Furthermore, for participants assigned to the experimental condition, another ethically significant difference between the Lavery proposal and established warrants for early stopping is evident. In cases of unblinding, researchers can gain valuable knowledge by comparing study participants who choose to switch to the new “standard of care” with those who decide to continue with the original experimental treatment. Continuing the trial is justified because it will provide researchers and participants with greater knowledge about the effects of the original experimental intervention, even under these less than ideal conditions; the trial can proceed based on the warranted assumption that the original intervention could still prove to be efficacious and possibly superior to the newly established standard of care.
Unlike cases of unblinding, however, the option of continuing the trial of the “older” experimental therapy would be foreclosed under the early stopping for opportunity costs proposal, as it would contradict the intent to reallocate resources to a new trial. Without the clear need to stop the trial to prevent harm, participants in the treatment arm would thus be put in the ethically indefensible situation of having been exposed to an experimental intervention where its potential benefit or harm will be left undetermined. Significantly, as the early stopping of several recent microbicide trials shows, research inevitably entails risk and, despite researchers' best efforts, experimental interventions sometimes cause harm. The proposed new standard is ethically unacceptable because participants in trials stopped for opportunity costs would never know whether they were benefited or harmed by the original experiment, nor would this potential harm be mitigated by the provision of a better alternative.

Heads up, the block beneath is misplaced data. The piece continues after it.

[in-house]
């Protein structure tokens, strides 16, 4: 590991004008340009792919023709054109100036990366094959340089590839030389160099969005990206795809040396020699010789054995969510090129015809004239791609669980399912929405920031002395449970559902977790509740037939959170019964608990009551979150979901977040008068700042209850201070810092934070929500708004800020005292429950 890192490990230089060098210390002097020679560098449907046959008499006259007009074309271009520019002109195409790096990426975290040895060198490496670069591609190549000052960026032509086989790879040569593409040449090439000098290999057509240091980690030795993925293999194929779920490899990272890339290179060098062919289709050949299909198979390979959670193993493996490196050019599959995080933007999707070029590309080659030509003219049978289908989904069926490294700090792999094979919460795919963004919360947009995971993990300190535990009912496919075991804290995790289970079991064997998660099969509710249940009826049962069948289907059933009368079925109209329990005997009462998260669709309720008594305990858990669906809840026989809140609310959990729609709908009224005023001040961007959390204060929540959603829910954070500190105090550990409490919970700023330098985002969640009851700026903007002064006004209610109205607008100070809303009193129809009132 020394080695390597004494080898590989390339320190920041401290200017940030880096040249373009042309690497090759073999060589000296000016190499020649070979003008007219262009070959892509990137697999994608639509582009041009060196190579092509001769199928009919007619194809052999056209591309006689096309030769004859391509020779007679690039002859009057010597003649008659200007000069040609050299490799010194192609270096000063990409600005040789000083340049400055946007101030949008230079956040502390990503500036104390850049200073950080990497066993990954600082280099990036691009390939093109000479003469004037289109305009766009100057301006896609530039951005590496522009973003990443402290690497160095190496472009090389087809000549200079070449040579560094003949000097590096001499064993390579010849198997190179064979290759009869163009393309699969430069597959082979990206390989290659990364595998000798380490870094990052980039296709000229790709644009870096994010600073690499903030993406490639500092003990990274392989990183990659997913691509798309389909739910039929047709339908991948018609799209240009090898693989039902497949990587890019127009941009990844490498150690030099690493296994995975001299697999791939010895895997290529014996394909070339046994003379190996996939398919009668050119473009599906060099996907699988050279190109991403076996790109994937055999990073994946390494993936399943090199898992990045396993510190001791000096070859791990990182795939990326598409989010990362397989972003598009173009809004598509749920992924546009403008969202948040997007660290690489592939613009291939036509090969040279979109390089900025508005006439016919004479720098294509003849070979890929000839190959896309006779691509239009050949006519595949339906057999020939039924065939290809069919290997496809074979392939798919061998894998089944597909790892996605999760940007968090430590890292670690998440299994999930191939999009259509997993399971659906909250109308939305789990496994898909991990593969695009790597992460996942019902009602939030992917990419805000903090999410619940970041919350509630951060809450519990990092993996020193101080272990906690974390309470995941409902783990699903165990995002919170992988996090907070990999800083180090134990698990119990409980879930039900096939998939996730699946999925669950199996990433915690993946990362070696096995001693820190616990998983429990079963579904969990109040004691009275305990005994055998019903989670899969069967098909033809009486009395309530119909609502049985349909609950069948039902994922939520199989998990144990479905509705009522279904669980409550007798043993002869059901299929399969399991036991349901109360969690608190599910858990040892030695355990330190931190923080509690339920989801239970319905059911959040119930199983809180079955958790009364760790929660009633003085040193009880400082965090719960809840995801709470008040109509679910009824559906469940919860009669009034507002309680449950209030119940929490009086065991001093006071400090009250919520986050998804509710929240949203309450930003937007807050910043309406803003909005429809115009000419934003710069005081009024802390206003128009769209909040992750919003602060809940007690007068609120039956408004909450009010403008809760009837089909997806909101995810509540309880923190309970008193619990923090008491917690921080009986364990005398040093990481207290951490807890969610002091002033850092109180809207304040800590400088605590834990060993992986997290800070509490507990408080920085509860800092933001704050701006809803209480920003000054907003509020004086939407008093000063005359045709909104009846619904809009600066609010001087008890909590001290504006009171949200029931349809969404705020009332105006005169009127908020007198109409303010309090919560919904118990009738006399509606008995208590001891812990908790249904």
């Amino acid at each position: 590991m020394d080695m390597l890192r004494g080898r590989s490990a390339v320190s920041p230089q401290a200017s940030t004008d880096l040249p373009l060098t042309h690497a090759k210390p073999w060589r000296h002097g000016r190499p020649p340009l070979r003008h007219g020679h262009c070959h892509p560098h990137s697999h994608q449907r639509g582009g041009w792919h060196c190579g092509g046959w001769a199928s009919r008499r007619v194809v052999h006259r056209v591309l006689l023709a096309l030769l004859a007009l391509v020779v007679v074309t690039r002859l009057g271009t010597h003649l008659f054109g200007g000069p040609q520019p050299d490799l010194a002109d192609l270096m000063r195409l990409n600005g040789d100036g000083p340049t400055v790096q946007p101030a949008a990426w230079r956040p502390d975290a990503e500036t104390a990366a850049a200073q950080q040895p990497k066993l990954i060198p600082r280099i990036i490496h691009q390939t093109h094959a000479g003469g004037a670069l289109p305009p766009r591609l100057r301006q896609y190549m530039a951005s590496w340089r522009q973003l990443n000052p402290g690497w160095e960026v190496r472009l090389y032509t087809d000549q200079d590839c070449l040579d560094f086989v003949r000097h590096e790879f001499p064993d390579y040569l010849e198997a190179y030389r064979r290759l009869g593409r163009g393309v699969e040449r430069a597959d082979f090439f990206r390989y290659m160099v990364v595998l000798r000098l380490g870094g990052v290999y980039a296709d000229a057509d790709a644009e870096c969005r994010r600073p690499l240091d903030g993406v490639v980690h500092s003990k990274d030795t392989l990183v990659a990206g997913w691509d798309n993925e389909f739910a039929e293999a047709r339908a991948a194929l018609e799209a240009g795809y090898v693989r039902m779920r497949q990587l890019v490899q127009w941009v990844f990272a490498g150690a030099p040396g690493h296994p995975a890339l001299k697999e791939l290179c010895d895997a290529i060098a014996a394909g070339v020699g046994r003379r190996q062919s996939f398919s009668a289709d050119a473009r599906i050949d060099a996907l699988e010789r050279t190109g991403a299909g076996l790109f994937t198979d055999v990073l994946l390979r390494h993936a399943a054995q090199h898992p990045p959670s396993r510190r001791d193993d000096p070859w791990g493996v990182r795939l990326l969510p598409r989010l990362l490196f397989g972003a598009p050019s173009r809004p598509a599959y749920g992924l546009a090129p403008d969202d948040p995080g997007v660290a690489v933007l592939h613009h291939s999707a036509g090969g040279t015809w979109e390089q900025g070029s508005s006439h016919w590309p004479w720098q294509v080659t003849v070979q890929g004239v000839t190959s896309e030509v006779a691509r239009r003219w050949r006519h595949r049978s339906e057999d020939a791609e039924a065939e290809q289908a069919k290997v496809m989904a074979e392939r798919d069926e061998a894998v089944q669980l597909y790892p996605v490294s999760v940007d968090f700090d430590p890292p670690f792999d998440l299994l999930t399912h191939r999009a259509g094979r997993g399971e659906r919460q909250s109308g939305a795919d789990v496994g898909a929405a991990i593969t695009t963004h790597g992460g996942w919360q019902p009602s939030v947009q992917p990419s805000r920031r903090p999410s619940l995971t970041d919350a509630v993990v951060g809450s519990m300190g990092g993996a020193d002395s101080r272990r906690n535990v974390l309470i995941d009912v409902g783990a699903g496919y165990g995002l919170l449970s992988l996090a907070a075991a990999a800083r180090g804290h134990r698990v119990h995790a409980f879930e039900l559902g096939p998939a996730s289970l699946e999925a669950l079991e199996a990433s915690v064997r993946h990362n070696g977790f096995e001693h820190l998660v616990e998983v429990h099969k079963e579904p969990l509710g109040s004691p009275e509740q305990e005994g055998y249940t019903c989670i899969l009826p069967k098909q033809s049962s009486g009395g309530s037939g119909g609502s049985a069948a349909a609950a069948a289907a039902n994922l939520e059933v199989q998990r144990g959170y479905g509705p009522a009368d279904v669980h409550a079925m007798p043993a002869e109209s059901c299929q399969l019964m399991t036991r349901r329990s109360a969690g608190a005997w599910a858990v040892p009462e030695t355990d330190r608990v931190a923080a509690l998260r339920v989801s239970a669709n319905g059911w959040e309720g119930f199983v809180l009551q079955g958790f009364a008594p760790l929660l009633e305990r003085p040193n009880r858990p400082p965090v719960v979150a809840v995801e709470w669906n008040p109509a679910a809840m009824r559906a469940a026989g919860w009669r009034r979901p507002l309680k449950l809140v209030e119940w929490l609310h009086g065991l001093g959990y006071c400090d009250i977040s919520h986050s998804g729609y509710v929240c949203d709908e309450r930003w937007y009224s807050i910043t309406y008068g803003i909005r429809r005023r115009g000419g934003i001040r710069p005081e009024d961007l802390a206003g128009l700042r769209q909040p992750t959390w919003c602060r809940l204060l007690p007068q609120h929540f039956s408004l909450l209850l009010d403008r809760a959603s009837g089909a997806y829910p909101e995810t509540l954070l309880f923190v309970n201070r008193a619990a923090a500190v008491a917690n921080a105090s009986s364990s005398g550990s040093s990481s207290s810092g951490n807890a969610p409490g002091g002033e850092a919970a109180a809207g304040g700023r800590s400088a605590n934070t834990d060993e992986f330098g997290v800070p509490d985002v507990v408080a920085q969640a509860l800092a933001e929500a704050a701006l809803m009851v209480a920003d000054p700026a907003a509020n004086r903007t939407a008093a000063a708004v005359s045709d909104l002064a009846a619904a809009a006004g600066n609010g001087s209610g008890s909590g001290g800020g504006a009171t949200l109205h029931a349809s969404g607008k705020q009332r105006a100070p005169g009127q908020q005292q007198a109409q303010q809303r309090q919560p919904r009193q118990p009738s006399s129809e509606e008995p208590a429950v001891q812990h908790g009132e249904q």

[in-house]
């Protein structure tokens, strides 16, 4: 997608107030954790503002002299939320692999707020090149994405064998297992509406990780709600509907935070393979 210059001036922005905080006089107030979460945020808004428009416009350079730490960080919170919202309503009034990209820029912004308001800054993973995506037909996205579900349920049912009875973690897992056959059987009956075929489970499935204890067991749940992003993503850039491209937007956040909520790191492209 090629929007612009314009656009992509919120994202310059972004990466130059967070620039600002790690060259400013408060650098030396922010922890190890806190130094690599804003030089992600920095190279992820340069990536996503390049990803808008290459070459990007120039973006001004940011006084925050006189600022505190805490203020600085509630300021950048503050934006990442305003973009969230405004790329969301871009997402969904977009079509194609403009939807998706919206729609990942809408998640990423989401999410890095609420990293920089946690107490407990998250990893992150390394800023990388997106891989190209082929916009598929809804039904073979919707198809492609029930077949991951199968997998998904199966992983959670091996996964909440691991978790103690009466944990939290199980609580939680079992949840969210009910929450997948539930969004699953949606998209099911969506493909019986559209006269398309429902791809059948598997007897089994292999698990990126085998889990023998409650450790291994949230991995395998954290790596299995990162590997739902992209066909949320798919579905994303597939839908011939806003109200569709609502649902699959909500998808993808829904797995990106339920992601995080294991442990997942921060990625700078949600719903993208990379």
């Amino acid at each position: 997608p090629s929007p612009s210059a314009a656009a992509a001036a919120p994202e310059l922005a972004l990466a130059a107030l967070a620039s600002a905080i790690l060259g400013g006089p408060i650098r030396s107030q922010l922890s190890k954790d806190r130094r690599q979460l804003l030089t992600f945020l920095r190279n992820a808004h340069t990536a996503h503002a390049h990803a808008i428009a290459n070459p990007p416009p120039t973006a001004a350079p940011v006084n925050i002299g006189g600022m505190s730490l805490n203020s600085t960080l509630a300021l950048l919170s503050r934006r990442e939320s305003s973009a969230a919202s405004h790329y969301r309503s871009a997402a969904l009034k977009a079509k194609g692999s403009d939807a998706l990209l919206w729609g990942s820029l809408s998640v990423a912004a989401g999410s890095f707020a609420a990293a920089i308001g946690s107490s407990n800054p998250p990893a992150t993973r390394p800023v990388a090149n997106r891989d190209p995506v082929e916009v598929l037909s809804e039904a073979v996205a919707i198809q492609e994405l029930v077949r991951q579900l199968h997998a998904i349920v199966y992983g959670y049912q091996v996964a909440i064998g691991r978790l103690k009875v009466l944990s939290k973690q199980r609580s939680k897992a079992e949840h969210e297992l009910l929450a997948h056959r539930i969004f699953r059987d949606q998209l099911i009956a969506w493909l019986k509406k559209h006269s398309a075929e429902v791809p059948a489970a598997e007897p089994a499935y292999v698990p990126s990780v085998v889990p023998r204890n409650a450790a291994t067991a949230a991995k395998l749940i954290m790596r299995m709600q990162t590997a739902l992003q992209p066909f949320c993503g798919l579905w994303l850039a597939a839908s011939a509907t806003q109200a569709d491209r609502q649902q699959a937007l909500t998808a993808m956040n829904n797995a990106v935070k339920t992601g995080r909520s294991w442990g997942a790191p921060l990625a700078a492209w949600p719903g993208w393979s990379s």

Finally, the authors are vague about who they see as being harmed. Passing references to public health goals suggest that they believe stopping trials early is justified based on the potential benefit to the population as a whole, implying that this population is being deprived of the benefits of the more promising technology. If this is their intent, then the authors would be shifting grounds from the harm to the research participants to the potential harm to society. The authors may wish to stake their claim here, but if so, they need to make the case explicit and address well-known criticisms of utilitarian arguments that harms to the individual (enrolled in the trial) are justified on the grounds of the greater good to society.
The Proposed Decision-Making Process Is Impractical